Gender Recognition Bill — Allow Marriages to Remain Valid If They Become a Same Sex Marriage — 25 May 2004 at 17:45
The majority of MPs voted against allowing mixed sex marriages which become a same sex marriage to remain valid as long as neither party objected.
MPs were considering the Gender Recognition Bill.
The proposed new clause rejected in this vote was titled: Successful applications: married couples and stated:
- 'If an interim gender recognition certificate has been issued to a person under section 4(3) an application may be made to the Secretary of State to award a full gender recognition certificate without the provisions of Schedule 2 or section 5 having effect if—
- (a) neither party to the marriage wish the marriage to be dissolved or annulled,
- (b) both parties to the marriage can show they intend to continue living together, and
- (c) the marriage took place before the date of Royal Assent of this Act.
Clause 4 of the Bill was titled Successful applications and began:
- (1) If a Gender Recognition Panel grants an application under section 1(1) it must issue a gender recognition certificate to the applicant.
- (2) Unless the applicant is married, the certificate is to be a full gender recognition certificate.
- (3) If the applicant is married, the certificate is to be an interim gender recognition certificate.
Schedule 2 of the Bill allowed for a marriage to be voided on the grounds of an interim gender recognition certificate being issued to either party (with similar provisions allowing for divorce in Scotland).
Section 5 provided for the subsequent issue of full gender recognition certificate after a marriage involving a party with a interim gender recognition certificate is voided or ended by divorce or the death of a party to the marriage.
Had the rejected new clause become part of the Bill it would have enabled two people legally recognised to be of the same sex to remain married, if they had been previously married as a mixed sex couple.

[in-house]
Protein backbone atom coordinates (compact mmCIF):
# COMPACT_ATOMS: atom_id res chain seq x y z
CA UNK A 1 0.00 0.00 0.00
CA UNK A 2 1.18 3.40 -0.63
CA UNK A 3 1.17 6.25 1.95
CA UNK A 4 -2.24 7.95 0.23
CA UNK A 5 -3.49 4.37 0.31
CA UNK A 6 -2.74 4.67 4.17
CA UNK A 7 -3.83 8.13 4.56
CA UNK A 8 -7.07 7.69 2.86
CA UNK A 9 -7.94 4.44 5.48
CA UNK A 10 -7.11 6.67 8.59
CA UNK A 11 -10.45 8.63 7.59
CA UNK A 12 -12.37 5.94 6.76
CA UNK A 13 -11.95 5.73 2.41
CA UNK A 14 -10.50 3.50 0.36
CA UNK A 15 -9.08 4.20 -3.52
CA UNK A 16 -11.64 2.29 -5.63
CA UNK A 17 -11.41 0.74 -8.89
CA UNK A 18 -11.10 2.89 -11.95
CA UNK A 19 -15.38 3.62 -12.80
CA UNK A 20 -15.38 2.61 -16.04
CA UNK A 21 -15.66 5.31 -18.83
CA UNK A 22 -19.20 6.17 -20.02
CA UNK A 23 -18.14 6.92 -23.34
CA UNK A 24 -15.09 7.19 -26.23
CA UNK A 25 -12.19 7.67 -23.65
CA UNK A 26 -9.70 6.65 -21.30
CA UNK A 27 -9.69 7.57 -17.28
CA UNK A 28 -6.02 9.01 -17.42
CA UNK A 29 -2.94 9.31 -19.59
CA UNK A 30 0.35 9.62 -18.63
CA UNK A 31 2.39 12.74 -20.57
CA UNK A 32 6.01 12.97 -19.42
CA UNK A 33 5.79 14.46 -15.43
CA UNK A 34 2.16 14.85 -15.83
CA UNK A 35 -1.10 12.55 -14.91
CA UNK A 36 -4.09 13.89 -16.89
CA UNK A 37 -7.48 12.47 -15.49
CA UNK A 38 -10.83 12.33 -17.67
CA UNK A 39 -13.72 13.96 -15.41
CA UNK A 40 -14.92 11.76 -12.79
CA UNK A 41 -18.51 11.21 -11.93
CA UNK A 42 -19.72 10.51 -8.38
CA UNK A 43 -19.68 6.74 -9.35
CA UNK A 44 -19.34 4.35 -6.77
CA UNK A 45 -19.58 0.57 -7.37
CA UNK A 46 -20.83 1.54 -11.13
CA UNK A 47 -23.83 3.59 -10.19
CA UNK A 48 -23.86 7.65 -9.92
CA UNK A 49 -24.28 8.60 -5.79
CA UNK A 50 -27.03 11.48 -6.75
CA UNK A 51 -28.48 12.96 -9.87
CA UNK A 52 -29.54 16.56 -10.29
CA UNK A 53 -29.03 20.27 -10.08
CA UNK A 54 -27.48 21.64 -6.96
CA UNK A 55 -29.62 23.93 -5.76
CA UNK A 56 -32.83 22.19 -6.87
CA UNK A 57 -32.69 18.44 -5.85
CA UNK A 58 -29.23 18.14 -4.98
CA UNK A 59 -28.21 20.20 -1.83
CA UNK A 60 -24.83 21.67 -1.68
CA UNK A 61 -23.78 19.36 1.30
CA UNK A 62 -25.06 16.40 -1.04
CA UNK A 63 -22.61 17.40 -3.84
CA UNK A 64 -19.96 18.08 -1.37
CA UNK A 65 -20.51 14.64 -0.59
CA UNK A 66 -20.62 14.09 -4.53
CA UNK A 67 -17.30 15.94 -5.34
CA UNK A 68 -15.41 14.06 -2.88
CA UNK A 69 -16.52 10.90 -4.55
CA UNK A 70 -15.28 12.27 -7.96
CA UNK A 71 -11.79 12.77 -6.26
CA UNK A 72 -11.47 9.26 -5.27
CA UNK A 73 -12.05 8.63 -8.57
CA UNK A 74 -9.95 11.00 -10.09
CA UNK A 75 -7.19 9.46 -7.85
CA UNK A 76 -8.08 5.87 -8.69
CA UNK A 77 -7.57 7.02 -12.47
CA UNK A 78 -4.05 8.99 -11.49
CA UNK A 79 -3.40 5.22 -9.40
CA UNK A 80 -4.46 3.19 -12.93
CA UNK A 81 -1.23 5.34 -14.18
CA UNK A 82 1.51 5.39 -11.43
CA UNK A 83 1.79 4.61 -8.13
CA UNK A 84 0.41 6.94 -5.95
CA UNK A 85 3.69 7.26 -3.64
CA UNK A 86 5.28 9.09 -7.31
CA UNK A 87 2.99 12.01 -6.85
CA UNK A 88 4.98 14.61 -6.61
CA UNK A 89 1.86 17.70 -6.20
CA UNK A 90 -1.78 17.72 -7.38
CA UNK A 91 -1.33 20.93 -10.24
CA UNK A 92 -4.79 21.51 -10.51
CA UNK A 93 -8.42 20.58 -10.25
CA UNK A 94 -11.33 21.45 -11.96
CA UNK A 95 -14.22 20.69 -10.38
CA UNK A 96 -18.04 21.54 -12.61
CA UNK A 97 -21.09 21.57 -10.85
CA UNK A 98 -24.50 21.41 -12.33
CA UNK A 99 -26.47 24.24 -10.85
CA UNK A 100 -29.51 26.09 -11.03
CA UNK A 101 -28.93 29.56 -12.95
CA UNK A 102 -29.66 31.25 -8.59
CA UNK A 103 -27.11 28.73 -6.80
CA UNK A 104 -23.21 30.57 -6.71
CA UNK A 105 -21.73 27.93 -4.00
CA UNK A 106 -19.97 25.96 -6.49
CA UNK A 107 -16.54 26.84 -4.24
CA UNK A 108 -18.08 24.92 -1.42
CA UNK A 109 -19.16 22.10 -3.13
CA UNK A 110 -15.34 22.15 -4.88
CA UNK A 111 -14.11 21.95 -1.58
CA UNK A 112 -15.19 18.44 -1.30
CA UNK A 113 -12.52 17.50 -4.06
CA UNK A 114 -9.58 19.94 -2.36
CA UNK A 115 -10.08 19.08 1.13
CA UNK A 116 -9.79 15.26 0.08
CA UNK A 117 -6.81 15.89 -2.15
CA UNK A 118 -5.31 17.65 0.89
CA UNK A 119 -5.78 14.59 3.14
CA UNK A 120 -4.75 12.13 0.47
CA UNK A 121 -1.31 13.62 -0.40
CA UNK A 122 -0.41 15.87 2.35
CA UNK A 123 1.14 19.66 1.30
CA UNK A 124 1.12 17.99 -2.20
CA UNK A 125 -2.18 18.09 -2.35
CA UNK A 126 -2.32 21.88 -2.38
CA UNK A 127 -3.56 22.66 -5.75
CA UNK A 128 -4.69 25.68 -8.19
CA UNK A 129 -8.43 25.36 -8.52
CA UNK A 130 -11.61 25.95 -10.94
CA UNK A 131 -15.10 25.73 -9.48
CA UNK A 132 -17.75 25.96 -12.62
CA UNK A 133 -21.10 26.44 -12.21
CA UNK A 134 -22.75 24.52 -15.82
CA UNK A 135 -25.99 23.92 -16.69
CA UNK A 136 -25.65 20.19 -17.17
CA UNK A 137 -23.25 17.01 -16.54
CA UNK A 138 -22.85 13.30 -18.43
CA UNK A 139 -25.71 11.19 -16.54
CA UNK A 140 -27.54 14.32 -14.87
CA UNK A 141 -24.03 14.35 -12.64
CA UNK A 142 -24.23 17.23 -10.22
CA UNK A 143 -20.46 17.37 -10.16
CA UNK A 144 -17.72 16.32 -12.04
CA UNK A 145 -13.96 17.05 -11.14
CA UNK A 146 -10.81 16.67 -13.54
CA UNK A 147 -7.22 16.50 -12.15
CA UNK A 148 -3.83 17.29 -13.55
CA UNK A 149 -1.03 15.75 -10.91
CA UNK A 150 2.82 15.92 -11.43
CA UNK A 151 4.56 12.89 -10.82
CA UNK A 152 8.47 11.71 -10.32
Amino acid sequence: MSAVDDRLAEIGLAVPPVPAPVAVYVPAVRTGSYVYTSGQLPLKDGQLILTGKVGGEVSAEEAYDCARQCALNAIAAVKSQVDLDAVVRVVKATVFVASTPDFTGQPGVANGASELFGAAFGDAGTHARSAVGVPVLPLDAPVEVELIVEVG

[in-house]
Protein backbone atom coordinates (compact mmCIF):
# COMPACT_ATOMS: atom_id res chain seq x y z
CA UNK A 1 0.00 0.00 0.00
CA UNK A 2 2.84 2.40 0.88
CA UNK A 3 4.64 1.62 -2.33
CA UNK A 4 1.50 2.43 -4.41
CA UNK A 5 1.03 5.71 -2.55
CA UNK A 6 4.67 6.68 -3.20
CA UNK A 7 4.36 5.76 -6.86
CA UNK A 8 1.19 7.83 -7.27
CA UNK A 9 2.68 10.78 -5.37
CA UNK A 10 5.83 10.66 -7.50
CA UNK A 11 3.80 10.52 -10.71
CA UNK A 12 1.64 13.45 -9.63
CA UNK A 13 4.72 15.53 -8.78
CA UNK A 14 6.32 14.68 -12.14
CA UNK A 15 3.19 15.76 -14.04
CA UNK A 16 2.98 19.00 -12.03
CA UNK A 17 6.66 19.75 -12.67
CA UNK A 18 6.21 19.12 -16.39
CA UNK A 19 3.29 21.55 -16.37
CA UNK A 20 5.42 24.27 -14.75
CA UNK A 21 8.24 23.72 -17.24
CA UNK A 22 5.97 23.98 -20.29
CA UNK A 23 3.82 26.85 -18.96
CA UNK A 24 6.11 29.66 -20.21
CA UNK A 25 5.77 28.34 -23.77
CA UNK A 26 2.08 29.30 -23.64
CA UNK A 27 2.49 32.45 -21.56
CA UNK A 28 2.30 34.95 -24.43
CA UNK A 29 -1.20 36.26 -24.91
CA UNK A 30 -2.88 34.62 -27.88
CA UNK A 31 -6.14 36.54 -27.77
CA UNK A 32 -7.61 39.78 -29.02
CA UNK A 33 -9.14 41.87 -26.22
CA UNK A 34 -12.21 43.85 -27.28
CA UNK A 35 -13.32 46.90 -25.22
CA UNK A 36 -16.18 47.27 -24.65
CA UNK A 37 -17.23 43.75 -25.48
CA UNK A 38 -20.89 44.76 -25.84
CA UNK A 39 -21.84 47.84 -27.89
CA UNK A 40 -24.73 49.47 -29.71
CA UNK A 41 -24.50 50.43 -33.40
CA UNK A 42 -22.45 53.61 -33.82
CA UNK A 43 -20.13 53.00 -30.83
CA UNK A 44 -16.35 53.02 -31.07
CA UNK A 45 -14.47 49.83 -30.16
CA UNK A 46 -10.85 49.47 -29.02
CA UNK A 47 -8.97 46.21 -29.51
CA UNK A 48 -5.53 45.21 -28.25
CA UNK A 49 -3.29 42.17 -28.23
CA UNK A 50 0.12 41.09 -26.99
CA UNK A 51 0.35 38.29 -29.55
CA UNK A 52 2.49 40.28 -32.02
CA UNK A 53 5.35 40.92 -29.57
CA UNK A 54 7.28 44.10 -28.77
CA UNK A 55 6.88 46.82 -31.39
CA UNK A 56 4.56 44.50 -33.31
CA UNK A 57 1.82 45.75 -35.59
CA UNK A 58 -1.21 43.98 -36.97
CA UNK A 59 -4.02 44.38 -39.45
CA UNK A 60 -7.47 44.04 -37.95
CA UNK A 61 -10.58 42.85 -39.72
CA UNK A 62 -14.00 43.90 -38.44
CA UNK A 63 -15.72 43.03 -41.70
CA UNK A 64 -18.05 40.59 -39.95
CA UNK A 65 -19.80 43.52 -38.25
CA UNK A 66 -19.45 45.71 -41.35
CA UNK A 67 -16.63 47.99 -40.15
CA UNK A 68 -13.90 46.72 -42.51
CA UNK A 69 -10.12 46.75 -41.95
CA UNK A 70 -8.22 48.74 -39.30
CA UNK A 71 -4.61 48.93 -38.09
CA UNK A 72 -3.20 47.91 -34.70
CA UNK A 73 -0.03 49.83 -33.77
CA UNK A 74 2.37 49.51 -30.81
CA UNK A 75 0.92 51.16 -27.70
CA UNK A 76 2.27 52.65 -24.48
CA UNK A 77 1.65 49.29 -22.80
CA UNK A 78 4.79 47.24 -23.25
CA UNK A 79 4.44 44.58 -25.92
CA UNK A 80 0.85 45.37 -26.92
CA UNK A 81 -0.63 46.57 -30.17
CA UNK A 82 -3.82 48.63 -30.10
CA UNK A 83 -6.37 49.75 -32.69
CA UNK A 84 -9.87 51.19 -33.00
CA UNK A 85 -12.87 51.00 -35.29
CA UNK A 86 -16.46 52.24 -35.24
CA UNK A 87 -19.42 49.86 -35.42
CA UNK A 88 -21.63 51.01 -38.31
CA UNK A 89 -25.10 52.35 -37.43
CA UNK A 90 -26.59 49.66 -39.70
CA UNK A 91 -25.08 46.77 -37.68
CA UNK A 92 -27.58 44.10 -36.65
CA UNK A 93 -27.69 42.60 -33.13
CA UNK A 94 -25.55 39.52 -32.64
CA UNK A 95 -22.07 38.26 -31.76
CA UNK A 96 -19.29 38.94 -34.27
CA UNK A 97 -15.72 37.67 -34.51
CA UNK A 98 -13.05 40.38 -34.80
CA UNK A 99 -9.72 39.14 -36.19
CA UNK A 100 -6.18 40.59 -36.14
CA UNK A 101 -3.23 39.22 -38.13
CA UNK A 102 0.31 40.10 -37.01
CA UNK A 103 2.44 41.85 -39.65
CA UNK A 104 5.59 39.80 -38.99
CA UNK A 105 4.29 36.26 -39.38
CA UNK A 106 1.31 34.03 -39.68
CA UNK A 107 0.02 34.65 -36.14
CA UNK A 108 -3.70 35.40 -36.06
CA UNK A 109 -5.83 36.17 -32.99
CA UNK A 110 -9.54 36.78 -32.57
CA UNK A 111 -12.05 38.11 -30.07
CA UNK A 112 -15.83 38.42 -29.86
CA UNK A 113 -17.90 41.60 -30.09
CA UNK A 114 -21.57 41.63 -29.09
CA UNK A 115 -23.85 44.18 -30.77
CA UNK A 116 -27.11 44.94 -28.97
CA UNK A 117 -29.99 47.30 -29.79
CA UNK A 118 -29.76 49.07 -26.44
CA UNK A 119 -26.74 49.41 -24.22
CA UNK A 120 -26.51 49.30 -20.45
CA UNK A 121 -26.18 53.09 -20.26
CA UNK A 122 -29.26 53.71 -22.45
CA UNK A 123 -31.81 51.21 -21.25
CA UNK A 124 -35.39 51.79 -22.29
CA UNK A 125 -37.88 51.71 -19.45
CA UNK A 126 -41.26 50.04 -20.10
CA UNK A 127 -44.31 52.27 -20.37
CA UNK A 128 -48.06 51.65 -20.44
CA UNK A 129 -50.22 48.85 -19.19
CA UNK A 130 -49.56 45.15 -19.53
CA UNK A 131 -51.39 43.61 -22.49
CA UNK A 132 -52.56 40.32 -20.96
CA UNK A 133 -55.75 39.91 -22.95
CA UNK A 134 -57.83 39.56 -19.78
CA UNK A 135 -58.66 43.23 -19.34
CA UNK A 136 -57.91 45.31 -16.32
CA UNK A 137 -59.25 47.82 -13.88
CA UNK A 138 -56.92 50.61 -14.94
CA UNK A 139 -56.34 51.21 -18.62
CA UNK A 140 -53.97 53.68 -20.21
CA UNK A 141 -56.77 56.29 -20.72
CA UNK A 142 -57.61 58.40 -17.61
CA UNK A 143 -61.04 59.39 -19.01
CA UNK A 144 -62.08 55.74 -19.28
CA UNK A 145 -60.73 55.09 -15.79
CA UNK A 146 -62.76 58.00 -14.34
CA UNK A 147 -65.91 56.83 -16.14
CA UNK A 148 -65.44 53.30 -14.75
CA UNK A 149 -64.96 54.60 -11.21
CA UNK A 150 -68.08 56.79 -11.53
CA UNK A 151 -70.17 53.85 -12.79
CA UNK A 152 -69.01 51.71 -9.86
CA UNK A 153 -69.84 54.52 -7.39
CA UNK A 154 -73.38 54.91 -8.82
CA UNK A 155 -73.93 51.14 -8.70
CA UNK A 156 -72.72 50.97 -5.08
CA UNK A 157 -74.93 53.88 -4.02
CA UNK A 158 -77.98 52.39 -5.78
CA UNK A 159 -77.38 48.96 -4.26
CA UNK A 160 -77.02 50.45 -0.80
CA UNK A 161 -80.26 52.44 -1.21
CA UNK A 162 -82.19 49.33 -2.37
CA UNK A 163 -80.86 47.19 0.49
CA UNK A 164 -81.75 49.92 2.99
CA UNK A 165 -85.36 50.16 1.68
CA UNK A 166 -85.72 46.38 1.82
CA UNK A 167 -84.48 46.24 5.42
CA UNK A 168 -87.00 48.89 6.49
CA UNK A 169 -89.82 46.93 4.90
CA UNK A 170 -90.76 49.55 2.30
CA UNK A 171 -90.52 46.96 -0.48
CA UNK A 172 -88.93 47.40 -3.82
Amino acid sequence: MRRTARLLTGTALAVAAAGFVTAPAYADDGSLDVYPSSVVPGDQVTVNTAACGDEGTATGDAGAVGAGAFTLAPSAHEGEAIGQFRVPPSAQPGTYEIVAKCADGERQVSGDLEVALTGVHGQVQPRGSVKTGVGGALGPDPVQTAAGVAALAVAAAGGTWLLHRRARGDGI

At the time of the vote same sex marriage was not legal in the United Kingdom
Votes by party, red entries are votes against the majority for that party.
What is Tell? '+1 tell' means that in addition one member of that party was a teller for that division lobby.
What are Boths? An MP can vote both aye and no in the same division. The boths page explains this.
What is Turnout? This is measured against the total membership of the party at the time of the vote.
|Party||Majority (No)||Minority (Aye)||Both||Turnout|
|Con||9||38 (+1 tell)||0||29.4%|
|Lab||294 (+2 tell)||4||0||73.5%|
|LDem||0||36 (+1 tell)||0||68.5%|
|Tim Boswell||Daventry||Con (front bench)||no|
|Mr James Cran||Beverley and Holderness||Con||no|
|Mark Field||Cities of London and Westminster||Con (front bench)||no|
|Eric Forth||Bromley and Chislehurst||Con||no|
|Peter Luff||Mid Worcestershire||Con (front bench)||no|
|John Randall||Uxbridge||Con (front bench)||no|
|Michael Spicer||West Worcestershire||Con (front bench)||no|
|Mr Teddy Taylor||Rochford and Southend East||Con||no|
|Angela Watkinson||Upminster||Con (front bench)||no|
|Jeremy Corbyn||Islington North||Lab||aye|
|Lynne Jones||Birmingham, Selly Oak||Lab||aye|
|John Martin McDonnell||Hayes and Harlington||Lab||aye|
|Mr Paul Stinchcombe||Wellingborough||Lab||aye|